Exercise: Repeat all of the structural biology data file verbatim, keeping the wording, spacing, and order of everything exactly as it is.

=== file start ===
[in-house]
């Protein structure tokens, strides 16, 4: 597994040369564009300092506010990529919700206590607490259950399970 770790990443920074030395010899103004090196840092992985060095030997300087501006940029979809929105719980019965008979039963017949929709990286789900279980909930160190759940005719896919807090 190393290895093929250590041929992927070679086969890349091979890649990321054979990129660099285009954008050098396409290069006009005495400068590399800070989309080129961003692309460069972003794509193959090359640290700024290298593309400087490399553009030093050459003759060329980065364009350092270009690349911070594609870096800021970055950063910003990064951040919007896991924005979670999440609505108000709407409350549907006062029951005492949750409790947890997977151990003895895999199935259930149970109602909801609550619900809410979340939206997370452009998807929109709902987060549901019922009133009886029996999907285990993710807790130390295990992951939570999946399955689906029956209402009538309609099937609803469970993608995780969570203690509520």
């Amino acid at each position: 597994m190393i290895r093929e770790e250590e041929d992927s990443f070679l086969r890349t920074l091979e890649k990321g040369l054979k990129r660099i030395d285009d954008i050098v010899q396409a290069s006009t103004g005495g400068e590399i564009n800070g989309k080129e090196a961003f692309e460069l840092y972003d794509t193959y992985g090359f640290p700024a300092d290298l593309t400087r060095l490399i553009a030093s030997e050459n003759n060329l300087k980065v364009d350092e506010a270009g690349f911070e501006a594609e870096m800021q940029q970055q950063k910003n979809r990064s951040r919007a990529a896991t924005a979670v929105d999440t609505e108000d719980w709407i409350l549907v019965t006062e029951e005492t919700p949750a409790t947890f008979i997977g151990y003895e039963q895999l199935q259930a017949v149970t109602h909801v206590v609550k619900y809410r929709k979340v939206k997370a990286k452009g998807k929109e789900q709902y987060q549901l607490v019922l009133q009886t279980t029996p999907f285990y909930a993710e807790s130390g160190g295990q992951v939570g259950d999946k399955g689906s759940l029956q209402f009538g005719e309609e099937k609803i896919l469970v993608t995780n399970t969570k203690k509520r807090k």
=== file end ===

[in-house]
């Protein structure tokens, strides 16, 4: 597994040369564009300092506010990529919700206590607490259950399970 770790990443920074030395010899103004090196840092992985060095030997300087501006940029979809929105719980019965008979039963017949929709990286789900279980909930160190759940005719896919807090 190393290895093929250590041929992927070679086969890349091979890649990321054979990129660099285009954008050098396409290069006009005495400068590399800070989309080129961003692309460069972003794509193959090359640290700024290298593309400087490399553009030093050459003759060329980065364009350092270009690349911070594609870096800021970055950063910003990064951040919007896991924005979670999440609505108000709407409350549907006062029951005492949750409790947890997977151990003895895999199935259930149970109602909801609550619900809410979340939206997370452009998807929109709902987060549901019922009133009886029996999907285990993710807790130390295990992951939570999946399955689906029956209402009538309609099937609803469970993608995780969570203690509520």
């Amino acid at each position: 597994m190393i290895r093929e770790e250590e041929d992927s990443f070679l086969r890349t920074l091979e890649k990321g040369l054979k990129r660099i030395d285009d954008i050098v010899q396409a290069s006009t103004g005495g400068e590399i564009n800070g989309k080129e090196a961003f692309e460069l840092y972003d794509t193959y992985g090359f640290p700024a300092d290298l593309t400087r060095l490399i553009a030093s030997e050459n003759n060329l300087k980065v364009d350092e506010a270009g690349f911070e501006a594609e870096m800021q940029q970055q950063k910003n979809r990064s951040r919007a990529a896991t924005a979670v929105d999440t609505e108000d719980w709407i409350l549907v019965t006062e029951e005492t919700p949750a409790t947890f008979i997977g151990y003895e039963q895999l199935q259930a017949v149970t109602h909801v206590v609550k619900y809410r929709k979340v939206k997370a990286k452009g998807k929109e789900q709902y987060q549901l607490v019922l009133q009886t279980t029996p999907f285990y909930a993710e807790s130390g160190g295990q992951v939570g259950d999946k399955g689906s759940l029956q209402f009538g005719e309609e099937k609803i896919l469970v993608t995780n399970t969570k203690k509520r807090k």